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This week in biodiversity news – 2nd October 2023

Samuel Brook
Samuel Brook

Oil-rich states should pay a climate tax, says Gordon Brown. The ex-prime minister has argued that soaring oil prices have caused an inordinate transfer of wealth to oil-rich states from the world’s poorest countries, with global oil and gas revenues soaring to a record $4 trillion. His suggestion of a $25 billion levy would be used as part of a climate fund for poorer countries who are disproportionately affected by the impacts of climate change.

Oil rig, California by ElMelindo via Flickr
Conservation in action

Several Wildlife Trusts have launched a new Welsh-English project to restore nature and boost rural prosperity across the historic Marches region. The name of the new project “Wilder Marches” describes the unique natural and cultural landscape spanning the Welsh-English border region. The region measures approximately 100,000 hectares and includes a wide range of natural habitats including ancient woodlands, peatland, flower-rich meadows, and wood pasture. There are also areas of intensive farming and forestry in the region, and the project involving the Herefordshire, Montgomeryshire, Radnorshire and Shropshire Wildlife Trusts seeks to encourage regenerative farming and local sustainable food production.

Meadow by Andrew Gustar via Flickr

Hampshire County Council has secured funding to save endangered UK orchids. The council has secured £98,000 from Natural England to aid its nature recovery project aiming to boost Red- and Long-leaved Helleborines, some of the UK’s rarest orchids. The county contains the East Hampshire Hangers, known for its rare ancient woodland, which provides a habitat for the rare orchids.

Science and research

Psychologists have received funding for a three-year project to investigate meerkat responses to human emotions. The scientists at Nottingham Trent University are seeking to better understand the impact of zoo visitors on animals. The research will investigate whether meerkats demonstrate empathy by mirroring people’s emotions. They hope that the study will improve our understanding of human-animal interactions and may have implications for how zoo animals are managed.

Meerkat by Ulrika via Flickr

Carbon offset schemes in the United States may be ineffective according to new research. Researchers looking to assess farmer perspectives on soil carbon offset programmes put in place since 2017 found that farmers were largely using the schemes as “gravy on top” of what they were already doing. They largely considered payments to be too low to incentivise new adoption of practices that would increase carbon sequestration. As a result, carbon credits have largely been generated from farmers who were already motivated to improve soil and crop health with the aim of securing long-term economic sustainability.

Extinction risk

Global rhino numbers are recovering despite poaching and habitat loss. In a win for conservation, rhinoceros numbers have bounced back to 27,000, new figures show. Black Rhinos, native to east and southern Africa, and Southern White Rhinos, found in the south of Africa, have seen an uptick in their numbers since last year. The increase has been attributed to efforts by conservationists to establish new populations which have continued to grow. Javan and Sumatran Rhinos, however, appear to remain on course to go extinct with only tiny pockets remaining in southeast Asia. Experts believe there may be as few as 34 remaining in a fragmented forest landscape where finding mates is increasingly difficult.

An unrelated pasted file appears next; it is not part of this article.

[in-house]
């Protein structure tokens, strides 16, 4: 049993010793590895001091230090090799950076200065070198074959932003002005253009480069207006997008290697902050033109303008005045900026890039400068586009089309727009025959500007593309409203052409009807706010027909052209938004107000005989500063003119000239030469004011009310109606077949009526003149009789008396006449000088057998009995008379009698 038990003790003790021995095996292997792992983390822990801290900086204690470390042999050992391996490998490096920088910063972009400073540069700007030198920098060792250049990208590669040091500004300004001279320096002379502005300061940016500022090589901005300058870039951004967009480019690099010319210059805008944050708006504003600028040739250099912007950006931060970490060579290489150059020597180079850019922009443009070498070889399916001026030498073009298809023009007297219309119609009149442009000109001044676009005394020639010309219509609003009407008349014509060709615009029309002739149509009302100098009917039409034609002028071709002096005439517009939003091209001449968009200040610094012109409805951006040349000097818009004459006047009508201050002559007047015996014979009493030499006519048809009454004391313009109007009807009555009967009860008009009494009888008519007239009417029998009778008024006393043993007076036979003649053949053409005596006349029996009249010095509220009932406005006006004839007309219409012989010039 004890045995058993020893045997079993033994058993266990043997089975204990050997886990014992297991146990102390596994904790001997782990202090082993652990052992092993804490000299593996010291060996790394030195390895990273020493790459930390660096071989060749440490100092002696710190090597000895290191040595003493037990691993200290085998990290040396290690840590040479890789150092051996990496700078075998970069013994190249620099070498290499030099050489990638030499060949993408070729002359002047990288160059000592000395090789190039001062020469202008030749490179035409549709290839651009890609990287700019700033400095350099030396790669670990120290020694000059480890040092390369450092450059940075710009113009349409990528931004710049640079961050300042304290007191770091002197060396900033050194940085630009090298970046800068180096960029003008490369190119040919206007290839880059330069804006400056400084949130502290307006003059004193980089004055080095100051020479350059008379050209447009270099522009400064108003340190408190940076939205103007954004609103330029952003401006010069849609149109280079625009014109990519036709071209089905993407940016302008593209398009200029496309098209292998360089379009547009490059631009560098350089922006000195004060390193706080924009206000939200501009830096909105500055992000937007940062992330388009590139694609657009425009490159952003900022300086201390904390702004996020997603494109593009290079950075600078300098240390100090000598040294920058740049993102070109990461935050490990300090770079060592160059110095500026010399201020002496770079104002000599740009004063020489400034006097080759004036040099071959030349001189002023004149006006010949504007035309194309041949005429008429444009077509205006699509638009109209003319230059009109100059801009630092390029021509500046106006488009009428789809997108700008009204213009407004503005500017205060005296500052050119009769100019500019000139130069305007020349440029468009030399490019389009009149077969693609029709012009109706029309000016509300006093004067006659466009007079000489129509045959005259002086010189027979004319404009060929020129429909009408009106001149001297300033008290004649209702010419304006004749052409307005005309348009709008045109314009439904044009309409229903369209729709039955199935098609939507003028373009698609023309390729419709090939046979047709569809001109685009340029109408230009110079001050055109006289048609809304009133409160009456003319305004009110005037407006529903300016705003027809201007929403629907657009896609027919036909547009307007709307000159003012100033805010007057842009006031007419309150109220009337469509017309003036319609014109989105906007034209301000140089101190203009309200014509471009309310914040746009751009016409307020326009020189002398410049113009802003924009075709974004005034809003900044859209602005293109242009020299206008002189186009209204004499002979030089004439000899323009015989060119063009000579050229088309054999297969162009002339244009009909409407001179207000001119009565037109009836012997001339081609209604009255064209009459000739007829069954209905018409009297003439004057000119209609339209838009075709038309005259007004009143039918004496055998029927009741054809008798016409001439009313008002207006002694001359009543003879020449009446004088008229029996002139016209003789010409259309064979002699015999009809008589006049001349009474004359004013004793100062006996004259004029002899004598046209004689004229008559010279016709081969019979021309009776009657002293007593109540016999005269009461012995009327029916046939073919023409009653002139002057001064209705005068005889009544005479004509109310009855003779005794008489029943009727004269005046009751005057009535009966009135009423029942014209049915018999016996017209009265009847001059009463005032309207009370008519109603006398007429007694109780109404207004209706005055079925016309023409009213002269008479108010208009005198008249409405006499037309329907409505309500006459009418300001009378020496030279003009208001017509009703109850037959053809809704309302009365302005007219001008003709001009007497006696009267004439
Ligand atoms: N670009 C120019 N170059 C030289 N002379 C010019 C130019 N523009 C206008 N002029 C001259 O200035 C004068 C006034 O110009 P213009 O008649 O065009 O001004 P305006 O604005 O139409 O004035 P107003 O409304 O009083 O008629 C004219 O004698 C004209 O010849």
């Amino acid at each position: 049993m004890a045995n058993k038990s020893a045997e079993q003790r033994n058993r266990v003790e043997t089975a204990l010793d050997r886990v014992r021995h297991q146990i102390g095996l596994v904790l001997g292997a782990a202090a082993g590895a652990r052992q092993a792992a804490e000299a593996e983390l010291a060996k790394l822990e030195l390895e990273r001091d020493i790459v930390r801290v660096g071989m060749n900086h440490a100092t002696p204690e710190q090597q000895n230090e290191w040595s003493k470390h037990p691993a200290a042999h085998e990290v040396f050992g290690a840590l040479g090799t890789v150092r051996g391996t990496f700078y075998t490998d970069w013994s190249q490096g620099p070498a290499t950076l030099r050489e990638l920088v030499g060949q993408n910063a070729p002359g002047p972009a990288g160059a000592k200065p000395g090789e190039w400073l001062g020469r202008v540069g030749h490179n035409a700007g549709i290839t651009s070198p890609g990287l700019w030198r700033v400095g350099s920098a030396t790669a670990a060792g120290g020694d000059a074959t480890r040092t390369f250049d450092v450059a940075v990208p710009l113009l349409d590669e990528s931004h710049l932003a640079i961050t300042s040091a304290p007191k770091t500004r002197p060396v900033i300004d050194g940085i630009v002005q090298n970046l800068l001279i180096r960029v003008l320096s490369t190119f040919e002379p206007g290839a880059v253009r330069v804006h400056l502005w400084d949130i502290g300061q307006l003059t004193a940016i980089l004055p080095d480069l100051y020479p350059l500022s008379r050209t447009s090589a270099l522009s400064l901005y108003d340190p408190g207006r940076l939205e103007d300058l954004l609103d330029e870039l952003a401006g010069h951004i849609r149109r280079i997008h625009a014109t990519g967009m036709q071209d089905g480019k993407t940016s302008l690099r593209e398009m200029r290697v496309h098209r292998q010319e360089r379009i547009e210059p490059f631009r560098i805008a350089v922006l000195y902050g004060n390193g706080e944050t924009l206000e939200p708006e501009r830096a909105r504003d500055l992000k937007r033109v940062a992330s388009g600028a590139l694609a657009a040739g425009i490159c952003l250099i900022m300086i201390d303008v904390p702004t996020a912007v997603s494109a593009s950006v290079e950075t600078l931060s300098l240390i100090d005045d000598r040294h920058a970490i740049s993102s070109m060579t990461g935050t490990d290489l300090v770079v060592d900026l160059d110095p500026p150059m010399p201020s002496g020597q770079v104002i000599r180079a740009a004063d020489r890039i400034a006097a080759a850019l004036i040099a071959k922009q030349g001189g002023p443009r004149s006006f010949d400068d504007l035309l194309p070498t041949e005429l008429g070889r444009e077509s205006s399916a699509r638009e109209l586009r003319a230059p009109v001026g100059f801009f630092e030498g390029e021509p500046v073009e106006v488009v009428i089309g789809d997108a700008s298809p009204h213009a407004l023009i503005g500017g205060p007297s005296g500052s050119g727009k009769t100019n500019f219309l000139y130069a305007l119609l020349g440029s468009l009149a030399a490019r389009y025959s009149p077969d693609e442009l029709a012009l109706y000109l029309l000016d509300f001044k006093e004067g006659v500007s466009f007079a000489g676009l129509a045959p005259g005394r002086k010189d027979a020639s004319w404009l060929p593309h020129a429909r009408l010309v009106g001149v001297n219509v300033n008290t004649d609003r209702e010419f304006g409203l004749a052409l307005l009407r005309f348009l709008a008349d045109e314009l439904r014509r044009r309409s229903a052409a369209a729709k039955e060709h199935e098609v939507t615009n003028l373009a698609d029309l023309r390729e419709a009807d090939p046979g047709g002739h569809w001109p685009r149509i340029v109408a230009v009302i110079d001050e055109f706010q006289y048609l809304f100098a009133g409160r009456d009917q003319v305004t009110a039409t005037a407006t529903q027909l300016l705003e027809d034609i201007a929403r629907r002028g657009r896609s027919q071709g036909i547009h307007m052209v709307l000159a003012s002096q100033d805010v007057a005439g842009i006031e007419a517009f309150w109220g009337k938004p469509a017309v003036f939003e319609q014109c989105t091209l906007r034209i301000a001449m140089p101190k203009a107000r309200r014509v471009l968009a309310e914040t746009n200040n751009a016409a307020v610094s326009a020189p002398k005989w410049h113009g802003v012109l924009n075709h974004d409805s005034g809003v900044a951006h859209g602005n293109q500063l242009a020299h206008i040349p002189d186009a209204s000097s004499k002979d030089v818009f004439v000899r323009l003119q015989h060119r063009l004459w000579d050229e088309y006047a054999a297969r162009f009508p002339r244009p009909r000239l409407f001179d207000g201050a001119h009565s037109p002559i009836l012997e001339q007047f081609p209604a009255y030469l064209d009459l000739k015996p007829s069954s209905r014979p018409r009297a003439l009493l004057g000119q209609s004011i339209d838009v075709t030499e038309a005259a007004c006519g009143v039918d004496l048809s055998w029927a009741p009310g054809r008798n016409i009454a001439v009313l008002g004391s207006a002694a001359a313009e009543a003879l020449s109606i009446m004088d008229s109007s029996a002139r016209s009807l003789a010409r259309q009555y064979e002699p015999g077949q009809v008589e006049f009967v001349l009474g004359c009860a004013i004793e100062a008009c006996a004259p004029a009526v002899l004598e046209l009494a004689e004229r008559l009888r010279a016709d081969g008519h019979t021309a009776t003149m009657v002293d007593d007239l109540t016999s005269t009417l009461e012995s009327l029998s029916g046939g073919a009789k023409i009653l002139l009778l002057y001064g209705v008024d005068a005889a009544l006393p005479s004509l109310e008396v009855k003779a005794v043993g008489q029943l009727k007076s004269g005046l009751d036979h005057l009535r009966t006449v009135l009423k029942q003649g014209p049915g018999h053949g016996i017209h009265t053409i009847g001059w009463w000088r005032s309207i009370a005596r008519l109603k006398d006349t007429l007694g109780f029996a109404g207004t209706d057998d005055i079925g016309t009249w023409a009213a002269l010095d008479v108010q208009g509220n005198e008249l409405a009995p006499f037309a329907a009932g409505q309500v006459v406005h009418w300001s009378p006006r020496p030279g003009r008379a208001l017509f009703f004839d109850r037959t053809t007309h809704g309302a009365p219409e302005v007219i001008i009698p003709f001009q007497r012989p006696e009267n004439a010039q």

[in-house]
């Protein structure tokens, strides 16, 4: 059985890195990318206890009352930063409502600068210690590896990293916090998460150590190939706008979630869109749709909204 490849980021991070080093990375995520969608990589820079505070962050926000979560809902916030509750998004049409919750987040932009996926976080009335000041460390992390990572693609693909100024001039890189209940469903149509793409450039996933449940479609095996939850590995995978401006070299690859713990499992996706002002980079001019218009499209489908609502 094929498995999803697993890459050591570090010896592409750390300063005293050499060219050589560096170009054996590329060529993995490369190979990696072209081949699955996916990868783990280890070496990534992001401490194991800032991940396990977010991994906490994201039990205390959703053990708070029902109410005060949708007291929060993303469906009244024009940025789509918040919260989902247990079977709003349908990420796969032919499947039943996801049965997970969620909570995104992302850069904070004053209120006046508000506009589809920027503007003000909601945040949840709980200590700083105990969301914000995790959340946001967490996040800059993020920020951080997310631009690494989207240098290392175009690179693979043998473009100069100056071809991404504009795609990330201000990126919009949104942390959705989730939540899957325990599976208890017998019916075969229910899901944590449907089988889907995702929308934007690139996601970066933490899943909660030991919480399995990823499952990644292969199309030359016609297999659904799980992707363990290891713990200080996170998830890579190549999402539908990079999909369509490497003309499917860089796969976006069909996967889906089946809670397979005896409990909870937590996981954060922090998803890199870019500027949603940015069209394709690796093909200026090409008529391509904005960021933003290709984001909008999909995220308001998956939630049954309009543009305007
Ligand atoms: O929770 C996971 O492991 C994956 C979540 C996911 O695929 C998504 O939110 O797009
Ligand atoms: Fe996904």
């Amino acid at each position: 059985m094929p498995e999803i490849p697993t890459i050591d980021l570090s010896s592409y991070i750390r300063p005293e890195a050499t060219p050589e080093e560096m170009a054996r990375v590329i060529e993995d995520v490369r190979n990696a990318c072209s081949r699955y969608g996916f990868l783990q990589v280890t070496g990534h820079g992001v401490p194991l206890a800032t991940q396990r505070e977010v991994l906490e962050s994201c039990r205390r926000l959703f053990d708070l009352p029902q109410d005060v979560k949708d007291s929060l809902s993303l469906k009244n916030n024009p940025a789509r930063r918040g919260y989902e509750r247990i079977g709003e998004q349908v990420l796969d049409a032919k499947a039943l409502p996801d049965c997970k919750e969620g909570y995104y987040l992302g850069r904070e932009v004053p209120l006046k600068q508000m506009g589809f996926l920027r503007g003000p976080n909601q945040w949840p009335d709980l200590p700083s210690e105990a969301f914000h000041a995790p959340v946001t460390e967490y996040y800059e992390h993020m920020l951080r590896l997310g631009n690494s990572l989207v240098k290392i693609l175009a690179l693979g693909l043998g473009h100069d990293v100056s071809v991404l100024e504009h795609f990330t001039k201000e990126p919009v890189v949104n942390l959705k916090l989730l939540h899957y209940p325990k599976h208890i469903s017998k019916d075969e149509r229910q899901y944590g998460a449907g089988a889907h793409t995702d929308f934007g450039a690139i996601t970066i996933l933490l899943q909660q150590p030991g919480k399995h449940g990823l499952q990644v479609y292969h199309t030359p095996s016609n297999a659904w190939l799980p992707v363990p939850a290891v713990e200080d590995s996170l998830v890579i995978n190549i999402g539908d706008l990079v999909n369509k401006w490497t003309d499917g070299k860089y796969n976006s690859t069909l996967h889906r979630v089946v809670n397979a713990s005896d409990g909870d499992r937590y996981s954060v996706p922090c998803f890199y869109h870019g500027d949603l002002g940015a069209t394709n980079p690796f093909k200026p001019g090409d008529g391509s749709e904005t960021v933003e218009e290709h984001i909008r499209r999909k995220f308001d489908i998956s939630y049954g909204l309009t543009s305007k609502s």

Rhino, Caprivi, Namibia by s9-4pr

One in six species are at risk of extinction in Great Britain, according to a new report. The 203-page State of Nature report, produced by more than 60 conservation organisations, found that 16% of 10,000 amphibians, birds, insects, mammals and plants are threatened. Iconic species such as the Turtle Dove and the Hazel Dormouse are among the list. Nature conservation organisations urge more investment in nature and an increased uptake of environmentally-friendly farming practices. Studies have shown that such practices can boost both production and biodiversity, likely due to the increased presence of insects that pollinate plants. The government has highlighted its pledge to protect 30% of land for nature by 2030, but conservationists have argued that more needs to be done to reverse declines.

Climate crisis

Antarctic sea ice is at a ‘mind-blowing low’, experts have warned. The quantity of sea ice surrounding Antarctica is far below previous winter levels. The total area of ice this year measures 1.5 million square kilometres less than the September average, a reduction equivalent to five times the size of the British Isles. Polar experts have warned that such low levels of sea ice could have major global consequences. Antarctic sea ice regulates the earth’s climate by reflecting light back into the atmosphere and cooling Antarctic waters. Dark areas of the ocean exposed as sea ice melts absorb sunlight and this leads to further warming.

Antarctica by Pedro Szekely via Flickr

UK firefighters are heading to Spain for specialist training after a twofold increase in recorded wildfires last year. Once a rarity in the UK, the EU’s Copernicus earth observation system has recorded the burning of 126,618 hectares since 2006. Accordingly, UK fire services are investing in new equipment and specialist training with some firefighters being sent to Catalonia – a region with a long history of tackling blazes. With temperatures exceeding 40°C for the first time last summer, the expectation is that wildfires will continue to become both more frequent and extreme.